Educating Healthcare Providers and Hospital Staff about Geriatrics and Shared Decision-Making with Older Adult Oncology Patients: Evaluation of an Online Program

Jeannine Nonaillada, Fordham University

Abstract

The aging population is on the rise, and the amount of adults over the age of 65 is expected to increase to one out of five. This will place a high demand for utilization of healthcare services. Hence, there is a growing need for healthcare providers (HCPs) and non-professional hospital staff to be competent in serving this population. This study employed administration of repeated measures with a Pre-test, Post-test, and Follow-up to test the efficacy of educational modules and their influence on knowledge and attitudes about aging and communicating with older adults, and knowledge, attitudes, and confidence with shared decision-making with older adults with cancer. The theoretical framework for Adult Learning Theory (ALT) set forth by Malcolm Knowles is applicable to this study. ^ A longitudinal design was used to test two educational modules: Geriatrics 101 and Shared Decision-Making. The sample of ancillary HCPs and non-professional hospital staff (N at Baseline = 197) viewed the Geriatrics 101 module. The sample of physicians, nurses, and social workers (N at Baseline = 200) viewed both the Geriatrics 101 module and the Shared Decision-Making module. A month after taking the Pre-test, participants then viewed the educational module, took the Post-test immediately after, with a Follow-up test completed two months later. Outcome measures included the Palmore Facts on Aging Quiz, Knowledge of Communicating with Older Adults, Refined Aging Semantic Differential, Knowledge of Shared Decision-Making, and both the Decision-Making and Confidence with Communicating subscales of the Palmore Health Alliance Resident Survey Instrument: Autonomy Preference Index. Results from the sample of ancillary HCPs and non-professional hospital staff suggest that the Geriatrics 101 module improved knowledge of aging, and that age, years since received professional degree, educational degree and job category were associated with knowledge of aging. Results from the sample of physicians, nurses and social workers suggest that the Geriatrics 101 and Shared Decision-Making module improved attitude toward older adults, knowledge of shared decision-making, and attitude toward shared decision-making, and that age, years since received professional degree, profession, prior education on communicating with older adults, and performance on the other study measures were associated with knowledge and attitudes of the physicians, nurses, and social workers. ^ Study findings suggest that geriatric education can influence knowledge and attitudes, and future research is needed to examine the impact of online educational modules on these outcomes. Practice implications include the lack of awareness among physicians, nurses and social workers about shared decision-making, which may suggest an imbalance of input from the patient and provider in 1:1 interactions, as well the need for leadership buy-in for implementation of geriatric education in the hospital setting. Policy implications include the scarcity of geriatric content in academic programs, and the need to extend geriatric training to both patient care providers and non-professional hospital staff in order to improve outcomes of older adults in the hospital setting for overall reduced cost of care. Additionally, heighted attention to how healthcare decisions are made between patient and provider will continue to be a focal point of examination in the United States with recent enactments of the Affordable Care Act, and education about shared decision-making is critical. ^ In conclusion, this pilot study may inform the implementation and evaluation of geriatric education in the hospital setting for both professional and non-professional staff, and the use of computer assisted instruction (CAI) to implement learning objectives for knowledge, attitude and confidence.^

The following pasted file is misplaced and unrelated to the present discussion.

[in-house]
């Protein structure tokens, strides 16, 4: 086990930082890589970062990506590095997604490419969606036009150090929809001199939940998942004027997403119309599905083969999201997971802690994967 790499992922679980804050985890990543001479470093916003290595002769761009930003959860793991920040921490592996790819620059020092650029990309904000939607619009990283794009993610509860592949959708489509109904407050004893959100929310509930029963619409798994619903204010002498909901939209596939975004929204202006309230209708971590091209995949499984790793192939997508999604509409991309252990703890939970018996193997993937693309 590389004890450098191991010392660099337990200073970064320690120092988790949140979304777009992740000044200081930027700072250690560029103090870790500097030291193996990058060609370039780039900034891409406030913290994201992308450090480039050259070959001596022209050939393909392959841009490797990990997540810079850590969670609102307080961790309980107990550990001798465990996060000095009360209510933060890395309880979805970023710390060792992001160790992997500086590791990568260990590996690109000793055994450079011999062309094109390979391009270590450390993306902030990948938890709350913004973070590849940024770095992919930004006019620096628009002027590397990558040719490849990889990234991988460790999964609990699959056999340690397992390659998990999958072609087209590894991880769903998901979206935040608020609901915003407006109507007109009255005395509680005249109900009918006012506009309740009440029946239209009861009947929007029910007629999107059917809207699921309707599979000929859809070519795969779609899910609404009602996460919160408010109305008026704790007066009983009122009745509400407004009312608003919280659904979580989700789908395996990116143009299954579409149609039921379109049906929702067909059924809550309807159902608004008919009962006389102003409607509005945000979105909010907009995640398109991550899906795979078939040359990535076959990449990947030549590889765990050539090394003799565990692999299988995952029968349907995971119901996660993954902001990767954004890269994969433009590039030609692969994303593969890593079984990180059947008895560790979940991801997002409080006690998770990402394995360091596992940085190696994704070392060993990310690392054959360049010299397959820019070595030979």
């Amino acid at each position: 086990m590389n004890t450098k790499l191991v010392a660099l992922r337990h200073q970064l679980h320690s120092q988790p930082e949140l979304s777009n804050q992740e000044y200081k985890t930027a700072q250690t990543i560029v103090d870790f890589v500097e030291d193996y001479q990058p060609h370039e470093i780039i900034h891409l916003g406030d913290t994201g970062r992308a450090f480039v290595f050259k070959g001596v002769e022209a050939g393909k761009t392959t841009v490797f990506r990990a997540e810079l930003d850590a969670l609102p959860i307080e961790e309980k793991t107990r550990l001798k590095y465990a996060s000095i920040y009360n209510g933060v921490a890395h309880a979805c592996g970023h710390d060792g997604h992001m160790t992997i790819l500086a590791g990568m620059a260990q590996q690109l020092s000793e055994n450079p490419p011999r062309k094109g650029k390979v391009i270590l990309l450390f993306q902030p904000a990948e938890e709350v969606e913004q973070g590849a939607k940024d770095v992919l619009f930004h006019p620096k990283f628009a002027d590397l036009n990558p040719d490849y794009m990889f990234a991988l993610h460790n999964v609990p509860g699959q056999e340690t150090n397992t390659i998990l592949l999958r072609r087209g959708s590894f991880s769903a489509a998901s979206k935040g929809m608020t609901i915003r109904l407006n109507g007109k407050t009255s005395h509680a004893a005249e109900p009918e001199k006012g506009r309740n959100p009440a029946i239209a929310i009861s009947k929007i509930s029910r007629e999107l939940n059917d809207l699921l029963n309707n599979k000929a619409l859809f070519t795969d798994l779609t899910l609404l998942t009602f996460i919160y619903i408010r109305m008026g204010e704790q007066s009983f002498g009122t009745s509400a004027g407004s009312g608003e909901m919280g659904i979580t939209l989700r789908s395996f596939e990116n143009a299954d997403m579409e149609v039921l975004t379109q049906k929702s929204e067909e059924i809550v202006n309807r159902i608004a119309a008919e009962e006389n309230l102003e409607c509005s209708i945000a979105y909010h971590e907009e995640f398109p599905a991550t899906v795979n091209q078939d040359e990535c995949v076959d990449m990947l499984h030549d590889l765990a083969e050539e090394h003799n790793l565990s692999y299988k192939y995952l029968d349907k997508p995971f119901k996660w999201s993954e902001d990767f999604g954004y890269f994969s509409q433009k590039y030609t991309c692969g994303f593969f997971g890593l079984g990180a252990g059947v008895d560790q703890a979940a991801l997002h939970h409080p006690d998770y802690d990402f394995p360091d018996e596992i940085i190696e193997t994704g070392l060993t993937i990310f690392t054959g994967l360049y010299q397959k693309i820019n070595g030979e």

Subject Area

Gerontology|Educational evaluation|Aging|Health education|Educational technology|Oncology

Recommended Citation

Nonaillada, Jeannine, "Educating Healthcare Providers and Hospital Staff about Geriatrics and Shared Decision-Making with Older Adult Oncology Patients: Evaluation of an Online Program" (2016). ETD Collection for Fordham University. AAI10153610.
https://fordham.bepress.com/dissertations/AAI10153610

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